Why “how might we” is failing you
Why we always put more focus on hypotheses over “how might we” statements and why we think that’s important
If you’ve ever participated in any form of design thinking,
you’ll have run into ‘how might we’ statements (HMWs).
We use HMWs at Agency — they’re a great tool to help set the stage for generative thinking. They’re an amazing way to engage anyone from any discipline to think beyond their day jobs and everyday responsibilities, and to think BIG and differently.
A few years ago, however, we started re-examining the design thinking process, trying to understand why it so often ended up in unexceptionable ideas that are hard to bring back down to reality. A large part of the problem, we realised, are HMW statements. The problem with How Might We statements is that they lack accountability.
Having done a lot of research to get you ready for idea generation, it’s natural to get excited about big, bold, audacious HMW statements that feel like they’re going to push you way out of the box.
But have you baked something into your process to make sure you’re accountable to your research findings? How do you make sure that the awesome ideas you generate, when broken down into something that can be done TODAY, are still true to the problem you are trying to solve — the one that you uncovered in your initial research?
Accountability in design thinking was never really baked in. It was always assumed that it would happen, but never designed into the process. So at Agency, we started to actively put more focus on the design hypothesis stage at the end of our research. We’ve made it a pre-requisite before jumping into design and generation.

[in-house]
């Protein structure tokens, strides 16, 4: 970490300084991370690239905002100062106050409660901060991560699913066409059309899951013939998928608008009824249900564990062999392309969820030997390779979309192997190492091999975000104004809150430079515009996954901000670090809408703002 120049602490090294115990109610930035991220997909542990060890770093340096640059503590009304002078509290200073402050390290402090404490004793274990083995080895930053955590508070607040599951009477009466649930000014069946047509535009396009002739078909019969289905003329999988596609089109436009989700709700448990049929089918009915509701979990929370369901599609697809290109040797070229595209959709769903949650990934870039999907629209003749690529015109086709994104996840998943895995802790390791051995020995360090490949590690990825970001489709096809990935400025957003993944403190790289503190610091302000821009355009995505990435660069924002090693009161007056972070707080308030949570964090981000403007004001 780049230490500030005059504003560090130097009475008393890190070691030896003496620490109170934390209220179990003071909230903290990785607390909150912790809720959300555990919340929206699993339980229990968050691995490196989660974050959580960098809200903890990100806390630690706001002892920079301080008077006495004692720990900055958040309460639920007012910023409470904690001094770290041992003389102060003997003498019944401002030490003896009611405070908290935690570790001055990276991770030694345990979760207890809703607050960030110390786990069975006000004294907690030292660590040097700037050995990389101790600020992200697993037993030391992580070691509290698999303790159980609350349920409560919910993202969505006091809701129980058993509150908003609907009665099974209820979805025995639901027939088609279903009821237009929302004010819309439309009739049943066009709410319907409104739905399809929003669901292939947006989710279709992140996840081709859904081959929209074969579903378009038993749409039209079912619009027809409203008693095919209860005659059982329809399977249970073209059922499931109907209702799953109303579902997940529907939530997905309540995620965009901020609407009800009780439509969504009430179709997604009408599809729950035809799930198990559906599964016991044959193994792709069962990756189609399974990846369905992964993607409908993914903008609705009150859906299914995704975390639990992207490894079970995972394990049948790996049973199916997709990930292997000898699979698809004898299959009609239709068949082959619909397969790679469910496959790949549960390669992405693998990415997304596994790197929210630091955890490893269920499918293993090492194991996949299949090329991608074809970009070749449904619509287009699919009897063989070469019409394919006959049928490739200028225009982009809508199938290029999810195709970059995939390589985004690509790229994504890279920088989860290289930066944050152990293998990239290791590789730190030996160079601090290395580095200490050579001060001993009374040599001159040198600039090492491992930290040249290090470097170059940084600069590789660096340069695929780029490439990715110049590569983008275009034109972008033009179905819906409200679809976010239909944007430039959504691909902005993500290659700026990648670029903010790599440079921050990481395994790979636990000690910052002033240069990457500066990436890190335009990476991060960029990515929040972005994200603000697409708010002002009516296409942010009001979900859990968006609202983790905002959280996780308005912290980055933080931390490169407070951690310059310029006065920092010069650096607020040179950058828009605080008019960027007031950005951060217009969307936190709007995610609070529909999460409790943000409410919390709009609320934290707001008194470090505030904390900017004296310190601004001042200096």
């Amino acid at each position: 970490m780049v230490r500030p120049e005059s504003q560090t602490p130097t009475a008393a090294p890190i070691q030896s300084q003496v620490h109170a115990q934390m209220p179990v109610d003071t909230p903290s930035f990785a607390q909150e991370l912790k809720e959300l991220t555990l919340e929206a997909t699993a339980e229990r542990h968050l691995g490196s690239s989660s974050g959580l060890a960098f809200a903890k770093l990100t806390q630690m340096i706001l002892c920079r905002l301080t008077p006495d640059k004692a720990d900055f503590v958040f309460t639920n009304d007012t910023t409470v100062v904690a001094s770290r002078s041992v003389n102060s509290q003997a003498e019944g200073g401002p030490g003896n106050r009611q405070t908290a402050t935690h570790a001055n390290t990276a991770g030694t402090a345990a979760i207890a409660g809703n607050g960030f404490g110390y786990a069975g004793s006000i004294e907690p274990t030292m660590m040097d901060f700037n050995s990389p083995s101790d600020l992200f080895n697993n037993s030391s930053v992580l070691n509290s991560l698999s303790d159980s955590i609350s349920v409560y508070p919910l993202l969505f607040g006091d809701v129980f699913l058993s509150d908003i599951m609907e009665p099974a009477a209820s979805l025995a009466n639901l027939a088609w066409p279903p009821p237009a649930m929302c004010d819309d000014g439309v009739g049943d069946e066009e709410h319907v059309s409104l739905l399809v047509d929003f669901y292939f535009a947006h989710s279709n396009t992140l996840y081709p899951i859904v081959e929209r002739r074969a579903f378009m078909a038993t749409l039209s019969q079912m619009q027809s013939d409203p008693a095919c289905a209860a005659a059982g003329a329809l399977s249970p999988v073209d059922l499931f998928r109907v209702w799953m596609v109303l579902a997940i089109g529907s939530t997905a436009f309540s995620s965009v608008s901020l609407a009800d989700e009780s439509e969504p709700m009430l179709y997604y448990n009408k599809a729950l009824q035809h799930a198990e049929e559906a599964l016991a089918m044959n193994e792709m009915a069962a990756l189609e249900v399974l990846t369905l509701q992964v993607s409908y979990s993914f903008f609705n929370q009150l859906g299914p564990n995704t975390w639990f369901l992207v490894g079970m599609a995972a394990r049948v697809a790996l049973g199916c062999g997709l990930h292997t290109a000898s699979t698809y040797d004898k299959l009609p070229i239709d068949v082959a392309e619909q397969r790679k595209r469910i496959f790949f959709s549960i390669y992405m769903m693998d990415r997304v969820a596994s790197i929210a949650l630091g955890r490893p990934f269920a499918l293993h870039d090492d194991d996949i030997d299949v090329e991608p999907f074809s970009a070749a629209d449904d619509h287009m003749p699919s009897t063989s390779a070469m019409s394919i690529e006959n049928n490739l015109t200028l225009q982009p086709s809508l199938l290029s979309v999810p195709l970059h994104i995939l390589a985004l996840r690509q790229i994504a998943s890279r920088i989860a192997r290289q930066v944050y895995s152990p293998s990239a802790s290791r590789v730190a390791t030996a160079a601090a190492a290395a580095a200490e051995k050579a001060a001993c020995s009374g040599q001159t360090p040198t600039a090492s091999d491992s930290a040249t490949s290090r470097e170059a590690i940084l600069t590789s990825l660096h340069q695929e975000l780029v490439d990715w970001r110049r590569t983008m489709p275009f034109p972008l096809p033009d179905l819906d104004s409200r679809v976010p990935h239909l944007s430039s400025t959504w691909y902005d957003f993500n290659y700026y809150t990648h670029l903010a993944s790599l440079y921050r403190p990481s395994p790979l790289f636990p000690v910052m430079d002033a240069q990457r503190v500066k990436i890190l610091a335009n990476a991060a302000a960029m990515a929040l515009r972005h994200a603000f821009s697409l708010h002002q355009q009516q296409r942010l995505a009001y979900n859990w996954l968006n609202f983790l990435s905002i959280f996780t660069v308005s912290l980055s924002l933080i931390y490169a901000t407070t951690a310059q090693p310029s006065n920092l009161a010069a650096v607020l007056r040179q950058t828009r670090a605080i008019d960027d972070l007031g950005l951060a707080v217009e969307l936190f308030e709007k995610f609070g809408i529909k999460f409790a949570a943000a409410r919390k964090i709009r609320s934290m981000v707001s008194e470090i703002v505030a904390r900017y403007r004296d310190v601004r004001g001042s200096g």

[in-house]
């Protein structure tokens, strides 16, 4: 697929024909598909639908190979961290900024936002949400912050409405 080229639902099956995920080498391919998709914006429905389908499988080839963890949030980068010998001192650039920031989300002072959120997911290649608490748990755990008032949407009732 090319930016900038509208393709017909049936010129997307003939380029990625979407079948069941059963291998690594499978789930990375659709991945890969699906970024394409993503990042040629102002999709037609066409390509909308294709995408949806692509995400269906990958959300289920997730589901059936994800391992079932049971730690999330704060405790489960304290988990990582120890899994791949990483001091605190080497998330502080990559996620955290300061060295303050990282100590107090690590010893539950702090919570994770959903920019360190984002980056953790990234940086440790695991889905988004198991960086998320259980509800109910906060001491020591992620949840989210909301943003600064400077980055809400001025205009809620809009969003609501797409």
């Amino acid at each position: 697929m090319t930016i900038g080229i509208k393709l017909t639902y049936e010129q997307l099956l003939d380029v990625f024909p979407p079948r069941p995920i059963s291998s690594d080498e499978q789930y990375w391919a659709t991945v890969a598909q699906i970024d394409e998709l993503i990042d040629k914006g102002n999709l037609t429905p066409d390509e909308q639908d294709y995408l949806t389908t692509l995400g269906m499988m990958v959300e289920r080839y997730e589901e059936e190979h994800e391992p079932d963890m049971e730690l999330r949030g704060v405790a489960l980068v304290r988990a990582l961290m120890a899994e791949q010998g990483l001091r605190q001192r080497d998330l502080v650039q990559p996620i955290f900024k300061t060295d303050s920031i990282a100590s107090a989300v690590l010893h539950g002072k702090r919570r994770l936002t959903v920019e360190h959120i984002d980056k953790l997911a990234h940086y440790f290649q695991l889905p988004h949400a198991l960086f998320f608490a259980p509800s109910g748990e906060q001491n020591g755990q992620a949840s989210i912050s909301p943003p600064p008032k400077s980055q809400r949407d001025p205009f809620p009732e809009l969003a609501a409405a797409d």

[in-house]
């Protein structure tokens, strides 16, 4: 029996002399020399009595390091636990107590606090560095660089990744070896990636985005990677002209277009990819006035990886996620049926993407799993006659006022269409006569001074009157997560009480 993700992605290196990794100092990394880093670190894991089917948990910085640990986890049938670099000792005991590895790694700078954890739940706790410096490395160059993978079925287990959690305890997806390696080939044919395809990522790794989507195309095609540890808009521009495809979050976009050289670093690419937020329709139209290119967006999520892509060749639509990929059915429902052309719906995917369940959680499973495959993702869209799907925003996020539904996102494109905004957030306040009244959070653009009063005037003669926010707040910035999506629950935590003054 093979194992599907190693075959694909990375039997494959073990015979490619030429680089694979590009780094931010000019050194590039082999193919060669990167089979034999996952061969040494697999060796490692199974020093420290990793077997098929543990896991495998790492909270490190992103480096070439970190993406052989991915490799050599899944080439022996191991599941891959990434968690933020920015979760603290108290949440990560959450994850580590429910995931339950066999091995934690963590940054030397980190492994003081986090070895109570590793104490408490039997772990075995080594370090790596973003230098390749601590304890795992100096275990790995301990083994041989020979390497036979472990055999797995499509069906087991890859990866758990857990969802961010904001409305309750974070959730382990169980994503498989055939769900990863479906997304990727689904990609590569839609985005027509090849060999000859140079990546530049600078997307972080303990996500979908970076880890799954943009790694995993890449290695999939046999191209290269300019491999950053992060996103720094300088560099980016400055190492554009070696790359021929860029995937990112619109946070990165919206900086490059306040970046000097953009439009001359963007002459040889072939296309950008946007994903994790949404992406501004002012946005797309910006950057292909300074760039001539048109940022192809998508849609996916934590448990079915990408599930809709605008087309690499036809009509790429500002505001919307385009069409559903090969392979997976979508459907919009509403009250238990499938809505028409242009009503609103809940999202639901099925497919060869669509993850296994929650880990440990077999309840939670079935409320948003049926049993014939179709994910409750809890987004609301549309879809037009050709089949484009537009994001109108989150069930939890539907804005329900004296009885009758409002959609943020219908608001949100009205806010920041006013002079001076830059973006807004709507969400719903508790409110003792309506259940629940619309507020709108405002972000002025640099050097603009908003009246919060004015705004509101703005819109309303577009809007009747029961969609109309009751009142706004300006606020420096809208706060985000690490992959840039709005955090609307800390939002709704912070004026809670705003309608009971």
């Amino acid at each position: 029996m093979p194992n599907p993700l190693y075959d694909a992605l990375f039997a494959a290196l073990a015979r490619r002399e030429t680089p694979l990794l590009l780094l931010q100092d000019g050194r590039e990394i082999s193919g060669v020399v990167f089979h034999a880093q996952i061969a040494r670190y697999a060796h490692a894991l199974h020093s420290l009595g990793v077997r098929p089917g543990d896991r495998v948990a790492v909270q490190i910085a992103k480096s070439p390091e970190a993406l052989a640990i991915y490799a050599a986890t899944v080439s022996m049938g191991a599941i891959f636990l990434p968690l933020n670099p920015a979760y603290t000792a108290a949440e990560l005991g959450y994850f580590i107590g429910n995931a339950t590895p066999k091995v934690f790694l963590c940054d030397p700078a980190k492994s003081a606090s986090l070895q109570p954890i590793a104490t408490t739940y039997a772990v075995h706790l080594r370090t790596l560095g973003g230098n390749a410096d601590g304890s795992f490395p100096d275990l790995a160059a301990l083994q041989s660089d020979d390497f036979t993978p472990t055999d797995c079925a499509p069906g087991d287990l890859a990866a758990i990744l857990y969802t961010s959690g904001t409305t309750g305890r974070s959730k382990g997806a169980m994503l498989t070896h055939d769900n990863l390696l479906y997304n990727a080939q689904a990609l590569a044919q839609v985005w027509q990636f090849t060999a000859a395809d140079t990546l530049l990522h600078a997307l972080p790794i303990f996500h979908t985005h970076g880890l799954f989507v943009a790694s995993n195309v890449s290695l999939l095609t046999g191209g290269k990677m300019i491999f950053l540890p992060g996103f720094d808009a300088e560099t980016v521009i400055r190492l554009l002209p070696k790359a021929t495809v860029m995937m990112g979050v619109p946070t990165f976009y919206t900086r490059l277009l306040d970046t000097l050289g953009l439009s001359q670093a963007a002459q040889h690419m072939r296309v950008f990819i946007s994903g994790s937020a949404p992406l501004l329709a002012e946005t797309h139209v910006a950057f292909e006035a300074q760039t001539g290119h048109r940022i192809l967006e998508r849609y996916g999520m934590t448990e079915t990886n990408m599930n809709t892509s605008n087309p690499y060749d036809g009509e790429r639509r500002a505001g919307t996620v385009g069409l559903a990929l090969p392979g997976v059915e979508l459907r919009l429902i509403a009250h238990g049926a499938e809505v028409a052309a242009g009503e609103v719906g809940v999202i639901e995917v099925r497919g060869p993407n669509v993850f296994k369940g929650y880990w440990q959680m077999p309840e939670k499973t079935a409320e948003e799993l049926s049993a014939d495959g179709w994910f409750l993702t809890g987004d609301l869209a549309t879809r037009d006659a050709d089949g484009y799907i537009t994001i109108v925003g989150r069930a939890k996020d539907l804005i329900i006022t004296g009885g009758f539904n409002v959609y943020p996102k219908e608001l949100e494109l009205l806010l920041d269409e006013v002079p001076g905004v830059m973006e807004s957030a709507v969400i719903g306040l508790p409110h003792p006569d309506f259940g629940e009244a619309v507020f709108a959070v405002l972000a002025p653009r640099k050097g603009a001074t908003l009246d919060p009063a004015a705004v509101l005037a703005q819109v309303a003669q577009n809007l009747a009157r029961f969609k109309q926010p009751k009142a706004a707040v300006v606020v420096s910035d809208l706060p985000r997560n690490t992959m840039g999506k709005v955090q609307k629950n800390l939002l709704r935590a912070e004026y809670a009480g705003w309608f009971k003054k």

So, what makes a good design hypothesis?
Learning to create design hypotheses is a core skill to develop early. It will carry you through many tough design moments. Being hypothesis-driven is one of the most overlooked aspects of being a good designer.
A design hypothesis should consider the insight that drives it, the core proposition of the outcome, the value that the proposition creates, and measurable criteria for its success.
It’s about being clear and committing to why you’re making design decisions before you actually start making them.
A design hypothesis is a statement that can be tested through iterative prototyping. It usually predicts a relationship between two or more variables.
The two primary features of a design hypothesis are testability and falsifiability. You should be able to construct “if… then” statements that clearly lay out the results you need to see in your experiments, and the action you’ll take if you don’t get those results.
A good design hypothesis is…
Rooted in your research and stories
Clear about the potential implications of your insights
A point-of-view, not a statement of truth
A statement you can agnostically design against
Something you can design against to test
Easy for others to understand
A good design hypothesis isn’t…
Disconnected from your research and untraceable
Difficult to move forward from
A statement of fact
Decisive in its outcome
Something that you cannot test through design
Overly complex in content and language
We hope with more designers embracing design hypotheses as part of their design flow, we can create a more accountable transition between the research and design phases of the design thinking process.
We wanted to share a simple tool that we use ourselves at the end of the synthesis stage. You can find the template for it here on the Miroverse:
Alistair Norris's Hypothesis Framework template | Miroverse
Use this simple 4-part structured framework to use to easily reference as you generate new ideas based on your research…
For examples of how design hypotheses have helped us develop successful outcomes, please visit Agency’s website. Here, we talk about how we used design thinking and design hypotheses to re-invent dormitories for Singapore’s migrant workers. And here, you can read about how we designed a more satisfying and rewarding insurance experience for policy holders.